The late 1950s, 1960s and 1970s also saw the development of large mainframe computer synthesis. Starting in 1957, Max Mathews of Bell Labs developed the MUSIC programs, culminating in MUSIC V, a direct digital synthesis language
[edit]Live electronics
Main article: Live electronic music
In America, live electronics were pioneered in the early 1960s by members of Milton Cohen's Space Theater in Ann Arbor, Michigan, including Gordon Mumma and Robert Ashley, by individuals such as David Tudor around 1965, and The Sonic Arts Union, founded in 1966 by Gordon Mumma, Robert Ashley, Alvin Lucier, and David Behrman. ONCE Festivals, featuring multimedia theater music, were organized by Robert Ashley and Gordon Mumma in Ann Arbor between 1958 and 1969. In 1960, John Cage composed Cartridge Music, one of the earliest live-electronic works.
In Europe in 1964, Karlheinz Stockhausen composed Mikrophonie I for tam-tam, hand-held microphones, filters, and potentiometers, and Mixtur for orchestra, four sine-wave generators, and four ring modulators. In 1965 he composed Mikrophonie II for choir, Hammond organ, and ring modulators.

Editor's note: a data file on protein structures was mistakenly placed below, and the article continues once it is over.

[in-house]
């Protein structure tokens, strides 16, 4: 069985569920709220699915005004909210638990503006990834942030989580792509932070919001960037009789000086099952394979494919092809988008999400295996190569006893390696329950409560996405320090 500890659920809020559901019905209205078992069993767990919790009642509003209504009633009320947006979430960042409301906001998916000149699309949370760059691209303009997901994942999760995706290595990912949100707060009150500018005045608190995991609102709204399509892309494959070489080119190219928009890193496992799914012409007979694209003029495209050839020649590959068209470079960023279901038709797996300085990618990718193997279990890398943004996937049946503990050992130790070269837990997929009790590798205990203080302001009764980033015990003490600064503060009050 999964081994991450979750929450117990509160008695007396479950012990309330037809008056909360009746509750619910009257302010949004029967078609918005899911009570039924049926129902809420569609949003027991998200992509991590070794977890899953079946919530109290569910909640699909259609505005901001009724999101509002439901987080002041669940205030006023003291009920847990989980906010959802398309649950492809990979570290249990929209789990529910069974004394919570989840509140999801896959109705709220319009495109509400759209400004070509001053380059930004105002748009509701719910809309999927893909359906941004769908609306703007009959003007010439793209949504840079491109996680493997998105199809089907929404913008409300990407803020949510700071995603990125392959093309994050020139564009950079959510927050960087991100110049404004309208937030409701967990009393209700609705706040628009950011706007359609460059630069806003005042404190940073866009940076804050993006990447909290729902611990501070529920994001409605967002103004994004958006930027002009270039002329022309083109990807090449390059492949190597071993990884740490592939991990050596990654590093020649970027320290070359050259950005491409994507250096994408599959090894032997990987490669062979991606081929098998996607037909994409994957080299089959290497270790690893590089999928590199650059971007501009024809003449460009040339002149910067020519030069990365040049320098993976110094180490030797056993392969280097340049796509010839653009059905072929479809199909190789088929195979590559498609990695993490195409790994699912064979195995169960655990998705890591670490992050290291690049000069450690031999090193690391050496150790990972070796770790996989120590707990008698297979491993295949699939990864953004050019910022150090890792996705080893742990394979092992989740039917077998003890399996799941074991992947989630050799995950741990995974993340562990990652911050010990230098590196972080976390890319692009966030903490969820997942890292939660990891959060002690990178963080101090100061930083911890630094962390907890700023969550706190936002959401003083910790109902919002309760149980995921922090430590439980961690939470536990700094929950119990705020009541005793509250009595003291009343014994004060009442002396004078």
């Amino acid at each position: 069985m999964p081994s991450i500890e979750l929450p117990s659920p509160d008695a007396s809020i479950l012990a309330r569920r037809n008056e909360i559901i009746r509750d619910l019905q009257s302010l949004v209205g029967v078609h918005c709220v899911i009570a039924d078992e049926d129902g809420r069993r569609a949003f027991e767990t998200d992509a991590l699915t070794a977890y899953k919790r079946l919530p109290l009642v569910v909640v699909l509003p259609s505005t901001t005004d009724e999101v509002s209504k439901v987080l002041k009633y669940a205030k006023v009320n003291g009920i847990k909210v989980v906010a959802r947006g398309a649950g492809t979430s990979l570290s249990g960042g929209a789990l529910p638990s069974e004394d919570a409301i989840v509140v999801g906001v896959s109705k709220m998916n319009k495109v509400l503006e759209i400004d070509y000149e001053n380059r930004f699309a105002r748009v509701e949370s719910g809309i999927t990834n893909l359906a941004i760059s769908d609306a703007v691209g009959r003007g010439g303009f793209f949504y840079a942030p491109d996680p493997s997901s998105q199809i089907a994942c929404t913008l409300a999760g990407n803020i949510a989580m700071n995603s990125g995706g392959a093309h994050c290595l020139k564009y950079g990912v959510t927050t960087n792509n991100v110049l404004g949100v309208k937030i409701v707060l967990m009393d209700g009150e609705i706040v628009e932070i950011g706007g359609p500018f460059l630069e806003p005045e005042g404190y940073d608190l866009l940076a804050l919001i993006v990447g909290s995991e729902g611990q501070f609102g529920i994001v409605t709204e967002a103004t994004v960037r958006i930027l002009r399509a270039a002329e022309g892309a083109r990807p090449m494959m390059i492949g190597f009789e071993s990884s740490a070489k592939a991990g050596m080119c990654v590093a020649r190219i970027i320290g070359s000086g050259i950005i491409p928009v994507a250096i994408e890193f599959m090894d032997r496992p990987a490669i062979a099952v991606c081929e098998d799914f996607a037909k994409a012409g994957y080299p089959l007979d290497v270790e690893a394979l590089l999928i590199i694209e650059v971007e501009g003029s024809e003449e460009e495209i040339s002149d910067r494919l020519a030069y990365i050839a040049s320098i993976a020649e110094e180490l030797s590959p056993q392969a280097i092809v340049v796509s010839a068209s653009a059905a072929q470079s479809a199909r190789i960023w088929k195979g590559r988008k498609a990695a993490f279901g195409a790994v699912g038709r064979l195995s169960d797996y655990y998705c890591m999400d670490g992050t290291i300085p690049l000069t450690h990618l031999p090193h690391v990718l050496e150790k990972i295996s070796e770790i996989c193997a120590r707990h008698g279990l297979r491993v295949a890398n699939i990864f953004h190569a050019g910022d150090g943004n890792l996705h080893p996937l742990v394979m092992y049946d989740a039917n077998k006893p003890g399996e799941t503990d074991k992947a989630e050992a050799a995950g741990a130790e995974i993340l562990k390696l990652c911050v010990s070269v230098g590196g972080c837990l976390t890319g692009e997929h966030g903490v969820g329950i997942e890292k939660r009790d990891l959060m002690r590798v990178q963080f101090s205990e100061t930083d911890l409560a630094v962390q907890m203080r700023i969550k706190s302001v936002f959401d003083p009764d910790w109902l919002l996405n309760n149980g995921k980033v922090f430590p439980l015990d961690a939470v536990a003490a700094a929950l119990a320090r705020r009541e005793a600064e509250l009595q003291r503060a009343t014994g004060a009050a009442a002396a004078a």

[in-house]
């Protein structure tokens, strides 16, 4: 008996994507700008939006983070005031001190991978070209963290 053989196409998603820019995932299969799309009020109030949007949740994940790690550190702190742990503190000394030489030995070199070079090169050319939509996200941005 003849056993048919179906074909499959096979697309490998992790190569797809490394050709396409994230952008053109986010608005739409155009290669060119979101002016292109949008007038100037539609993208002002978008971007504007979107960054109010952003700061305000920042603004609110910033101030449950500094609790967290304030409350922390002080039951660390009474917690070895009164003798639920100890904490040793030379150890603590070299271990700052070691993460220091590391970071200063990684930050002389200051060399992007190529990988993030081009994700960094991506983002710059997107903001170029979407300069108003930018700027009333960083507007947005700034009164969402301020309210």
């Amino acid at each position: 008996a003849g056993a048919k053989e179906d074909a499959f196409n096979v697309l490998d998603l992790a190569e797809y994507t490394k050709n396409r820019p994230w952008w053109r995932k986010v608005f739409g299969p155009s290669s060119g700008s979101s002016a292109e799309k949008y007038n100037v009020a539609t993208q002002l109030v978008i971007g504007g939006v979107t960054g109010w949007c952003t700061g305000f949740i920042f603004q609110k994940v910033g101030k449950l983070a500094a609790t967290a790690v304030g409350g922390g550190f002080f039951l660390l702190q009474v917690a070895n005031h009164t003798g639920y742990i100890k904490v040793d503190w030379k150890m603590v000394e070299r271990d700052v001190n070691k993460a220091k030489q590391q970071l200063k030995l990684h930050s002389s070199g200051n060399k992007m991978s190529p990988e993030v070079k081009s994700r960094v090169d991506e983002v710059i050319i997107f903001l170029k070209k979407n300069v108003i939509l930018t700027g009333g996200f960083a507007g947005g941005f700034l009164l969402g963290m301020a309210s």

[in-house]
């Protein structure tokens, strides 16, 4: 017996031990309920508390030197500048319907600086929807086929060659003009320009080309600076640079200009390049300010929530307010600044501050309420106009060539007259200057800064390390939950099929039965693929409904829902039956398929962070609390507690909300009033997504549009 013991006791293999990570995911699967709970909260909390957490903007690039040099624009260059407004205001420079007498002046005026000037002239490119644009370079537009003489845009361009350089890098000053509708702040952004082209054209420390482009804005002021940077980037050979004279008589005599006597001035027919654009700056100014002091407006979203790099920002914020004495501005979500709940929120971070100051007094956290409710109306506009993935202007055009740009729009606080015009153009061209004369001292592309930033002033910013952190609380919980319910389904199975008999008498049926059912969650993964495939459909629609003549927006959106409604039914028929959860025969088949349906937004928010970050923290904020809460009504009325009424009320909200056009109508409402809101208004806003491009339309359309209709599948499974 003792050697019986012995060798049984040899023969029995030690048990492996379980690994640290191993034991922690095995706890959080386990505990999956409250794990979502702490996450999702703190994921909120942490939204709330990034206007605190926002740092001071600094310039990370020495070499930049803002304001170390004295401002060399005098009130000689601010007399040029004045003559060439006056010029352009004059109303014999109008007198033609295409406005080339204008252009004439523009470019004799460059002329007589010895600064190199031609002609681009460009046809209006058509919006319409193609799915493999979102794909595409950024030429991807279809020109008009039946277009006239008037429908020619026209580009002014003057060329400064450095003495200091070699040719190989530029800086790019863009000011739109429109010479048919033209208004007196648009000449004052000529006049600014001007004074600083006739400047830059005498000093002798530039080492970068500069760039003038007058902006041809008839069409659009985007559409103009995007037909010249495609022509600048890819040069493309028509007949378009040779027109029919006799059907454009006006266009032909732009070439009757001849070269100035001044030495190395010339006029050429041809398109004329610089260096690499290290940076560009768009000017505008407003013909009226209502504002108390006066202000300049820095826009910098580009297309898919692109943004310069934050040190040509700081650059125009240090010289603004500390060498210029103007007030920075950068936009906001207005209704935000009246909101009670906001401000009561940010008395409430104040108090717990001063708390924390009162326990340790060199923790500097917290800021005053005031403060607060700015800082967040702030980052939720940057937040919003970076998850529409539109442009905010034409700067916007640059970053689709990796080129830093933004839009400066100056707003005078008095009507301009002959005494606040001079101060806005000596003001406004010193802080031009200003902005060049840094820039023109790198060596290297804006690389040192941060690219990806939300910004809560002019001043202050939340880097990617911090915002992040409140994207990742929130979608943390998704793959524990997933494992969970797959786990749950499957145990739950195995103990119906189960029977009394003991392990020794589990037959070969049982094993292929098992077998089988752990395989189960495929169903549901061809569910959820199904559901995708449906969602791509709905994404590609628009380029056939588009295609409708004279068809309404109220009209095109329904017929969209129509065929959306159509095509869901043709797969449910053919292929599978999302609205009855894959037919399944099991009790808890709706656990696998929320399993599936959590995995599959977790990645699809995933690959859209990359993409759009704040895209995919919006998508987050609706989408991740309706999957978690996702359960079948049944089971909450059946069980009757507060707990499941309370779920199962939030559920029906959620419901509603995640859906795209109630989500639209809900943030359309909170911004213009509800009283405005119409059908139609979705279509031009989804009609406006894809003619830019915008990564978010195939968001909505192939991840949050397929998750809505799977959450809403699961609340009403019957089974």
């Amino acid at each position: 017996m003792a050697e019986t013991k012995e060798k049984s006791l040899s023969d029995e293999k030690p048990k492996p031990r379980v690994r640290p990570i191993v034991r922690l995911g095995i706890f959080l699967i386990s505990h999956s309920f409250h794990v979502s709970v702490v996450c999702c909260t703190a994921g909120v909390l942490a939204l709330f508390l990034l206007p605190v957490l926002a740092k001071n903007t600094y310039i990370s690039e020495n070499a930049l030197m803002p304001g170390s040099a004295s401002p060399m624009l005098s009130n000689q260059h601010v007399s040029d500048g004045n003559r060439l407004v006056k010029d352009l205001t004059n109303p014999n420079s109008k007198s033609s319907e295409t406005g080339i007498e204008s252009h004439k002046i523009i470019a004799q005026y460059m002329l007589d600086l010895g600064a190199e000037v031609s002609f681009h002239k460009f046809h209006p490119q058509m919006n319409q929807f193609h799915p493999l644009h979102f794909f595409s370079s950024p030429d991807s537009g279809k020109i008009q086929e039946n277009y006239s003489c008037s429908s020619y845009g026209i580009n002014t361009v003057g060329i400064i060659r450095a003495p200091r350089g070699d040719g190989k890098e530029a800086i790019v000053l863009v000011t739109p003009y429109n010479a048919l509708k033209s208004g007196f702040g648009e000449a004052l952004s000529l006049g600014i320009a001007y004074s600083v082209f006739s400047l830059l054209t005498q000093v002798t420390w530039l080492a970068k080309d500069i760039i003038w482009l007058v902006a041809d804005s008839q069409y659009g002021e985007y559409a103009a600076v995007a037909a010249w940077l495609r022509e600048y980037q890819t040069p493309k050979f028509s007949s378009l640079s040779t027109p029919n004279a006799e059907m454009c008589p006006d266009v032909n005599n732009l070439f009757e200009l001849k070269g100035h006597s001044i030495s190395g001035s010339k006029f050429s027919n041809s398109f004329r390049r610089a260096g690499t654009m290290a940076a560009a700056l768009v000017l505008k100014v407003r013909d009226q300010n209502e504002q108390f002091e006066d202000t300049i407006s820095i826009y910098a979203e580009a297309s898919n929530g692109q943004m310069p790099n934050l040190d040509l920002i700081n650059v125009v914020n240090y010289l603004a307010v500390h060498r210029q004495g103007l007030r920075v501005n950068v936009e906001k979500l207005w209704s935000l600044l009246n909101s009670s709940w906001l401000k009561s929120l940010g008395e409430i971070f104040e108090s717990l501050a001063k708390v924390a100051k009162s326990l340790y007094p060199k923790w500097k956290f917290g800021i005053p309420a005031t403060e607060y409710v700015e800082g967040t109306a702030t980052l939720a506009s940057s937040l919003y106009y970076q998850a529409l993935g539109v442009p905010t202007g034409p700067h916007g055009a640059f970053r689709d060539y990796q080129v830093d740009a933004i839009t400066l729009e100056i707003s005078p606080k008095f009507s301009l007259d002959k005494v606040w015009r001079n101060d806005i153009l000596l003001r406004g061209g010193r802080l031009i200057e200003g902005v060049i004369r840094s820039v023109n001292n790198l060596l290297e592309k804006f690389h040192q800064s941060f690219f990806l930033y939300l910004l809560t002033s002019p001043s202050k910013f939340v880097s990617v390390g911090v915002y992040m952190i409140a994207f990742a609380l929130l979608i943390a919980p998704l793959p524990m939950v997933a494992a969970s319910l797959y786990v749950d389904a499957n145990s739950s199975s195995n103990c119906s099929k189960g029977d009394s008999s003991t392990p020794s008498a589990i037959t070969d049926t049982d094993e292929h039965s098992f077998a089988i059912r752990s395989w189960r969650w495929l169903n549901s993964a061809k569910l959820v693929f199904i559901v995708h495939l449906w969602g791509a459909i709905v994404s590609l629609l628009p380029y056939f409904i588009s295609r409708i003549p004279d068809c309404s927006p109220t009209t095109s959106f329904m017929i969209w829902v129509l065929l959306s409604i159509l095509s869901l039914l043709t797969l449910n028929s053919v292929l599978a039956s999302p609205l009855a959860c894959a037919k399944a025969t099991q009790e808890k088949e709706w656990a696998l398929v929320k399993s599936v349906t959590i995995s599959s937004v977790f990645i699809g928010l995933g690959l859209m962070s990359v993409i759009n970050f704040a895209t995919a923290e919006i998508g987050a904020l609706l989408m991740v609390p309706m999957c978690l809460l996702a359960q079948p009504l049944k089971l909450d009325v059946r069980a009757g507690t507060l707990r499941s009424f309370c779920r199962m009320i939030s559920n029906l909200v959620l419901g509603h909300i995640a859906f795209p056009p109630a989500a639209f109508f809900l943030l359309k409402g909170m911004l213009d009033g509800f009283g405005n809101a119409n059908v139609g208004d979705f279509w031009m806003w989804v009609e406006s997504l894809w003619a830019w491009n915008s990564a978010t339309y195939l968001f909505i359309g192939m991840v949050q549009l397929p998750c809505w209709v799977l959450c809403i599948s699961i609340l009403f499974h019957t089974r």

The Jazz composers and musicians Paul Bley and Annette Peacock performed some of the first live concerts in the late 1960s using Moog synthesizers. Peacock made regular use of a customised Moog synthesizer to process her voice on stage and in studio recordings.[citation needed]
In 1966–67, Reed Ghazala discovered and began to teach "circuit bending"—the application of the creative short circuit, a process of chance short-circuiting, creating experimental electronic instruments, exploring sonic elements mainly of timbre and with less regard to pitch or rhythm, and influenced by John Cage’s aleatoric music [sic] concept.

Rise of popular electronic music
Main articles: Electronic rock, Synthpop, Electro music, and House music
See also: Progressive rock, Berlin School of electronic music, Krautrock, and Space rock

Keith Emerson performing in St. Petersburg in 2008